Key features include the ability to move from a PC (running Windows 10 Fall Creator’s Update) and mobile device and continue “where you left off”, a hub view that acts as a dashboard of sorts for your favorites and history, and data sync across devices.
Nothing revelatory to be sure. But for hardcore Windows users who occasionally need to use an iOS or Android phone or tablet, it will surely be welcome news.
For the rest of us — Chrome and Safari and Firefox folks — the decision to switch will be a tricky one to justify.
Given that most iPhone users don’t change the default browser, for them their world will continue to be Safari, and probably even unbeknownst to them that there’s even choice in the matter. Status quo.
Chrome users are likely deep in with bookmarks and sync’d data across multiple devices. To switch, the big question will be: why? What compelling differentiation will make us Chrome users try mobile Edge? So far I don’t see any reason — then again I don’t see that as the driving reason Microsoft launched these pair of apps.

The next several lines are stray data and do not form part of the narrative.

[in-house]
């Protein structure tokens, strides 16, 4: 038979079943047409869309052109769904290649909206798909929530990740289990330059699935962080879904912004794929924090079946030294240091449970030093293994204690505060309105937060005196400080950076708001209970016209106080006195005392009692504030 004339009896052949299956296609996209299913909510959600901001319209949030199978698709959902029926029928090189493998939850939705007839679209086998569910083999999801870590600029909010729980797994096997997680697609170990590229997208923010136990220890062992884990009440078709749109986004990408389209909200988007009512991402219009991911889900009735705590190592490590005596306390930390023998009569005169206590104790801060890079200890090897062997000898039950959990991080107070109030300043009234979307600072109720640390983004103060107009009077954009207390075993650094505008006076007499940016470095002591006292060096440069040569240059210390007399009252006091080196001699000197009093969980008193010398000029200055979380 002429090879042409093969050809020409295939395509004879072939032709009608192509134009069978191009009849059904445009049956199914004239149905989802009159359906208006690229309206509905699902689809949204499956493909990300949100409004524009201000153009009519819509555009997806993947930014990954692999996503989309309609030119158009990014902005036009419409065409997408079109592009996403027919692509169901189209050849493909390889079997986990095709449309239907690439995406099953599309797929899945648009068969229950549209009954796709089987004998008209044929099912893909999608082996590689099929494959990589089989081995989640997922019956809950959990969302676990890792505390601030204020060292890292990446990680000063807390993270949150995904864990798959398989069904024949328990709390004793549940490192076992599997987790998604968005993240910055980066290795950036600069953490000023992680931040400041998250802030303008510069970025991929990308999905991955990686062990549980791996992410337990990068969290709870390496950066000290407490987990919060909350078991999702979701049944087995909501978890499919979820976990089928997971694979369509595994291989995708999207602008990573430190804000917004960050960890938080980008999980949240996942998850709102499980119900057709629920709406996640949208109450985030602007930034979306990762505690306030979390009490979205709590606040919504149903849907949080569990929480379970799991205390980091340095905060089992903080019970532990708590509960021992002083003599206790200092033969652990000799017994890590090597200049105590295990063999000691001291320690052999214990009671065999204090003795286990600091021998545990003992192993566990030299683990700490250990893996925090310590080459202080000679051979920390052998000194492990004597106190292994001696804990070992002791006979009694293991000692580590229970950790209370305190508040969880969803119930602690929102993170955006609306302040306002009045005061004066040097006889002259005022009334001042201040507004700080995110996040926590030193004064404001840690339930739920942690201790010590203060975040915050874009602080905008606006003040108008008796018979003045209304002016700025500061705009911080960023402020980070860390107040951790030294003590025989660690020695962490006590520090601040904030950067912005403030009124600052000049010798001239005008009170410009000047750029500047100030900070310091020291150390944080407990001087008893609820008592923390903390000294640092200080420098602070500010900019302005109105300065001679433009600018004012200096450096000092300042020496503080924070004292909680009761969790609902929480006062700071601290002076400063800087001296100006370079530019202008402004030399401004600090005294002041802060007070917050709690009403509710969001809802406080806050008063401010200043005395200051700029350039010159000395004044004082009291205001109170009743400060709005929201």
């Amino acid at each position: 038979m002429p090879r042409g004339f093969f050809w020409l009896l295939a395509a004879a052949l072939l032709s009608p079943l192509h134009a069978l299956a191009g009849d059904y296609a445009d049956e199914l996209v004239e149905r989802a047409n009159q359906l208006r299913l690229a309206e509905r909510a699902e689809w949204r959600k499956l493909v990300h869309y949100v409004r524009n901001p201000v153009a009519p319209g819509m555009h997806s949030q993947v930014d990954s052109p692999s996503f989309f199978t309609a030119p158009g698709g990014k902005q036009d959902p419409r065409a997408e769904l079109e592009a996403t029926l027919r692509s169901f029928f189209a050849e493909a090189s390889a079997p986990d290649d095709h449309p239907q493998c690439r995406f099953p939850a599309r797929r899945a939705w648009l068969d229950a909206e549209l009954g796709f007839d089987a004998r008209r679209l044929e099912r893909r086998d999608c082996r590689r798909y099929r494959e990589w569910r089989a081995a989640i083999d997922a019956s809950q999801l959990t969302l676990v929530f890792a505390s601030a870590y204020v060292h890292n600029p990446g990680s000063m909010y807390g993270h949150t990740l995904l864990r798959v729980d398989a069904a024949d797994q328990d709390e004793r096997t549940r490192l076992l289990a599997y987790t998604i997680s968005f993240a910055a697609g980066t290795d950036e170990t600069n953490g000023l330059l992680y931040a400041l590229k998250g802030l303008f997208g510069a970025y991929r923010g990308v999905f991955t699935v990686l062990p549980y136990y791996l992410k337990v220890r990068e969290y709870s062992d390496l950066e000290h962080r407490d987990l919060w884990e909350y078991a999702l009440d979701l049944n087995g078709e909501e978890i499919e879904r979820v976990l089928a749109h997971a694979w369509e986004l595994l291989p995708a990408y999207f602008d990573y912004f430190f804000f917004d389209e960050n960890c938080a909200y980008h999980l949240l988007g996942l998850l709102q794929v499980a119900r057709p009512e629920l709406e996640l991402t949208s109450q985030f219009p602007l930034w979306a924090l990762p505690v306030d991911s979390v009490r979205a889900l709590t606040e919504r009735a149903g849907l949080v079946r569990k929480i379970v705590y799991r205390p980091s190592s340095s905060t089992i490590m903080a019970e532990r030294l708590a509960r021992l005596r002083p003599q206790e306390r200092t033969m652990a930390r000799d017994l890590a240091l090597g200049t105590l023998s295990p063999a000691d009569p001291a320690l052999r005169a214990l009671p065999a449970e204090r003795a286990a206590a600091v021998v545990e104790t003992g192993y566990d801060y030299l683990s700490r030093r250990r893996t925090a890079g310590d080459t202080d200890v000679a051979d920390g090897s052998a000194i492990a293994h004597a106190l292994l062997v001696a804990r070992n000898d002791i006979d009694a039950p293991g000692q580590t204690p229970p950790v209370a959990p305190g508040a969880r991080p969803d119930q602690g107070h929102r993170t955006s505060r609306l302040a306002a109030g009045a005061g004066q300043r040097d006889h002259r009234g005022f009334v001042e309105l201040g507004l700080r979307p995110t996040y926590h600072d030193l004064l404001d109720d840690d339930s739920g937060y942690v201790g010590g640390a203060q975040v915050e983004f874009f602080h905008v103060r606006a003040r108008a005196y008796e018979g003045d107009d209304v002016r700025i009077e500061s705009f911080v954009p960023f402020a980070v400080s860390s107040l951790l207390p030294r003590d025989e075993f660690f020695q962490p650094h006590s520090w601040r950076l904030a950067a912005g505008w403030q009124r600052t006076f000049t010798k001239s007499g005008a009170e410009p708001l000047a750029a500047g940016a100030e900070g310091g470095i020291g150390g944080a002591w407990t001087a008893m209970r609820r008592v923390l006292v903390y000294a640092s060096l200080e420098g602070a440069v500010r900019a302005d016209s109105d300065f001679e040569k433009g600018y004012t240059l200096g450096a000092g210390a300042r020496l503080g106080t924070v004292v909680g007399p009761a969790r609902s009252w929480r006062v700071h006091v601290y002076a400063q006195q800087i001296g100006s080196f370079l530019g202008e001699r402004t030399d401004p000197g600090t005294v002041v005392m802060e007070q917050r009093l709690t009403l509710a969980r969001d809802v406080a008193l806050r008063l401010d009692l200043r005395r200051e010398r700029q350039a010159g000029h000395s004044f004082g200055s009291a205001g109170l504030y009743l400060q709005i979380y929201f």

I gave Edge a quick run on an iPhone 7 Plus and after a standard credentials verification process was no surprisingly (given Edge’s performance on Windows desktop PCs) impressed by its speed and design.
Anecdotally loading web sites in Edge resulted in fast page loads and smooth scrolling. Yet, compared to Safari and Chrome I didn’t see any noticeable different in daily use — that could be different on Android of course.
Regardless, the Edge app gives Microsoft a further foothold in rounding out its Windows 10 mobile strategy which is coming together quite nicely under Satya Nadella. In a little over three years Nadella has finally established Microsoft as a company that is ready to not only survive, but also to thrive in the cloud generation. The company may have (badly) lost the phone wars to Apple and Google, but it still is a huge OS player thanks in large part to a successful reboot centered around a re-designed Windows 10.